Wednesday, March 25, 2009

Create A Storytelling And Reading Aloud Ritual In Your Classroom

Adults often tell me about teachers they had in elementary school who read aloud in the classroom. They looked forward to those read-aloud times, to the quiet space in which the class lived together within a story. Years later, this is a treasured memory. Teachers today can create the same special atmosphere in the classroom. Here are a few tips on how to do this:

1. Establish a specific time for the storytelling or reading aloud. Are the students bouncing off the wall in the last fifteen minutes of school on Friday afternoon? Maybe this is the time to calm everybody down with a story. Or try Monday morning, as the perfect way to begin the week.

2. Establish a place for the story experience. Will the children stay at their desks or sit on the floor close to you? Many teachers create a reading and listening corner in the classroom, with carpet squares or cushions for the listeners and a rocking chair for the reader or teller. Be consistent about where the students will listen.

3. Take into account the kinesthetic learners, who need to move a little bit in order to listen. Consider allowing the children to draw while listening. If you are telling stories, think about places within the story where you can incorporate participation in the form of repetitive gestures or phrases or both.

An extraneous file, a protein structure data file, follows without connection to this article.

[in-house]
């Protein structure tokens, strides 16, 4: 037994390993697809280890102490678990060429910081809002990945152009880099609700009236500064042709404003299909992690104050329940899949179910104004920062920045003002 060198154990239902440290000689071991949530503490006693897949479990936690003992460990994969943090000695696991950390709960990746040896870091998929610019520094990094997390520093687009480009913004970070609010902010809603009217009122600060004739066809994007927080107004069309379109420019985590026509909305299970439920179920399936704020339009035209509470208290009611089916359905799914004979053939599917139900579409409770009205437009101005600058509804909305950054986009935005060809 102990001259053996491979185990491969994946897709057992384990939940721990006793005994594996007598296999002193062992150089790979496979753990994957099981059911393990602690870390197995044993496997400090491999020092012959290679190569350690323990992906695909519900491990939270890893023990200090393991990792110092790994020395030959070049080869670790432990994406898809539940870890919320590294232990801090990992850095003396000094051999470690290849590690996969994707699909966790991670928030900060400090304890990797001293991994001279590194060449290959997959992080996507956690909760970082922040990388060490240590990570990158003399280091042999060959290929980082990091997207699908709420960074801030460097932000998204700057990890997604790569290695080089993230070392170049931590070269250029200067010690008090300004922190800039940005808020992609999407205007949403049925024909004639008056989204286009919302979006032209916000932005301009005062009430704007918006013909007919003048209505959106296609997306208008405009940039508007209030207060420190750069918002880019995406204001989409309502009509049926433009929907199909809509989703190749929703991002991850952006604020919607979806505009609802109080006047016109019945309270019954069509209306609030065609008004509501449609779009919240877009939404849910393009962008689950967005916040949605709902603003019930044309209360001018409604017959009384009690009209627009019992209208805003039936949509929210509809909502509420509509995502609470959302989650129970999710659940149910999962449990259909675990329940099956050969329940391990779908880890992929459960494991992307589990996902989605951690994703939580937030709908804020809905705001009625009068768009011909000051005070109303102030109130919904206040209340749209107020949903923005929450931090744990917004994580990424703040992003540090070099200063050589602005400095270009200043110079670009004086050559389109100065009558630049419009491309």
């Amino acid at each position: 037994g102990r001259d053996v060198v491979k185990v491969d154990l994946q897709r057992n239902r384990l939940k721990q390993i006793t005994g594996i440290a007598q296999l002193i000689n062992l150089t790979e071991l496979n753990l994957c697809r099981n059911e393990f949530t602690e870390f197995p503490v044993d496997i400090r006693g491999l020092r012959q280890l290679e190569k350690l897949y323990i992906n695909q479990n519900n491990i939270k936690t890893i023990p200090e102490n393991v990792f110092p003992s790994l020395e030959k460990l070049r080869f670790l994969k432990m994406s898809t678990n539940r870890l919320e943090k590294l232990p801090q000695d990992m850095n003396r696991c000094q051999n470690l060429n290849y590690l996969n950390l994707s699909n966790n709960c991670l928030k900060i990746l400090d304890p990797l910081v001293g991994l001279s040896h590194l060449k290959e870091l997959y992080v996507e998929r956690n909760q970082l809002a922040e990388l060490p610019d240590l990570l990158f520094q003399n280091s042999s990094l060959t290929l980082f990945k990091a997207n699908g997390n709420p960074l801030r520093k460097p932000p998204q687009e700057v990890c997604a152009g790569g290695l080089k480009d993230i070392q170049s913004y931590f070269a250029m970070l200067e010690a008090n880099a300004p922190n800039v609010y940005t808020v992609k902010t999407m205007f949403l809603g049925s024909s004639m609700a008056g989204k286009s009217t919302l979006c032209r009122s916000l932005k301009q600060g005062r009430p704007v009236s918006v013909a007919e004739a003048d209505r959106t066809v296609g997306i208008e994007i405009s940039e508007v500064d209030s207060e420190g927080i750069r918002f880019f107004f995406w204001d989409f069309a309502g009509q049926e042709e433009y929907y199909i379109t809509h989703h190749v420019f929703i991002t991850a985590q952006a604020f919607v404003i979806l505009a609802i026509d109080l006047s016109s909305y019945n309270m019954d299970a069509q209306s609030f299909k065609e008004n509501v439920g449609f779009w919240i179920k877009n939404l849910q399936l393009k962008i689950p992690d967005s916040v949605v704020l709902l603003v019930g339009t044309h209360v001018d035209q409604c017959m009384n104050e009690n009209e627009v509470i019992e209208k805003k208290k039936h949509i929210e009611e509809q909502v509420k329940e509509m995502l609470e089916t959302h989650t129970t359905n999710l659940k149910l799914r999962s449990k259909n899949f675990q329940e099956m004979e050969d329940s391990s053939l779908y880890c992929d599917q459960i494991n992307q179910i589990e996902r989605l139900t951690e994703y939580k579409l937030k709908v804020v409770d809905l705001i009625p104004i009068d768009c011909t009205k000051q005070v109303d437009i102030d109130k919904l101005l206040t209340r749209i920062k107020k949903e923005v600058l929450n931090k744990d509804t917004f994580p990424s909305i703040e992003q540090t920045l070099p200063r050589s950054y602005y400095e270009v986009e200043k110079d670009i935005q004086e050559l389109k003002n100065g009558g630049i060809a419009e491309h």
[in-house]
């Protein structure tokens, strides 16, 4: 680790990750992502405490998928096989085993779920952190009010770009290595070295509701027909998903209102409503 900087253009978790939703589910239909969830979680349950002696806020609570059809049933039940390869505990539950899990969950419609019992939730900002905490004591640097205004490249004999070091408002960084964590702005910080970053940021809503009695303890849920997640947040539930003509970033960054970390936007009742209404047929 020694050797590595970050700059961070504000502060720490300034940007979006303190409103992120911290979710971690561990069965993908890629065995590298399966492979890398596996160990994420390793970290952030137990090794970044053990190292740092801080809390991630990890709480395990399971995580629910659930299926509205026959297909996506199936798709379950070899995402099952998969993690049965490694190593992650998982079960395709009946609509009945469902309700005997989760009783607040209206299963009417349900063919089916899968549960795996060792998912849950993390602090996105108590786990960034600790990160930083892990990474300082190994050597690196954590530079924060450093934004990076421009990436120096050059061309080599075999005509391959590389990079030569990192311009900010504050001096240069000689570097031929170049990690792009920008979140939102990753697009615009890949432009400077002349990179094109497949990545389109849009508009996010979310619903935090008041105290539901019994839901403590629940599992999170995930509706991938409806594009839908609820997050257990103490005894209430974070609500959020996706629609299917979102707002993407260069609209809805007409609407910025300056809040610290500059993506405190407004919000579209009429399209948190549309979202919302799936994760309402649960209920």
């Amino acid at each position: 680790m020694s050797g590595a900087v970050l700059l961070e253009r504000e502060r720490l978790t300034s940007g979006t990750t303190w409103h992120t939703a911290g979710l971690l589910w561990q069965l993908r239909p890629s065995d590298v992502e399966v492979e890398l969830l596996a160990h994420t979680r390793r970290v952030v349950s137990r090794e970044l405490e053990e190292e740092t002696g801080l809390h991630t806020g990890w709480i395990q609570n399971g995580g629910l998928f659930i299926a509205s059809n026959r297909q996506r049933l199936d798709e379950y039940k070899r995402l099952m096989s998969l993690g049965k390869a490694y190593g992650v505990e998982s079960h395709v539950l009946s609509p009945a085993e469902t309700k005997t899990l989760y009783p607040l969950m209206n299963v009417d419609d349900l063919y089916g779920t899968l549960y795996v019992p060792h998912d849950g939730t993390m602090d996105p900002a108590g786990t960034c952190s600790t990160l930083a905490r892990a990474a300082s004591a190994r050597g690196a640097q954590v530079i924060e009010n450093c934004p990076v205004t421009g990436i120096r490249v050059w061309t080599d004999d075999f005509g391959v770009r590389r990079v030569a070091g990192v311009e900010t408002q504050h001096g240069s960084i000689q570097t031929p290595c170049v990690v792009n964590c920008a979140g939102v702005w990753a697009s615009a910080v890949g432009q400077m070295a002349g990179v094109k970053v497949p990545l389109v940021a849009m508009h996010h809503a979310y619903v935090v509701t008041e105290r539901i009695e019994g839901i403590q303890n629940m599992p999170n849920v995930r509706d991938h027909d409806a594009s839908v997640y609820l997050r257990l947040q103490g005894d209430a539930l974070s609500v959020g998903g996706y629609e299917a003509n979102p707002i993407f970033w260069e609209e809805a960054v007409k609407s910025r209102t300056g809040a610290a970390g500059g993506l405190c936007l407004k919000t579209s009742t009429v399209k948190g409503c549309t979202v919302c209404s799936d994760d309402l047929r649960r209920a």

4. Allow the children to listen in a relaxed manner, as long as they are not bothering the other students. I often have the children sit “criss-cross applesauce,” (cross-legged) if they are on the floor, so the listeners behind them can see. At the same time, if there’s space, I don’t mind if they lie down. If they are at their desks, they may be more comfortable with their heads down.

5. Look at this special time as a treat for everyone, including you. As you tell or read stories, the children are using their imaginations as well as learning valuable literacy skills. They are expanding their vocabulary, visualizing settings and characters, sequencing and predicting events in the story.

6. Have fun!

1 comment:

Deb said...

My sixth grade Language Arts teacher read The Wind In The Willows to our class over several weeks. At first, we thought we were too old for that sort of thing, but as the story unrolled it became our favorite part of the day.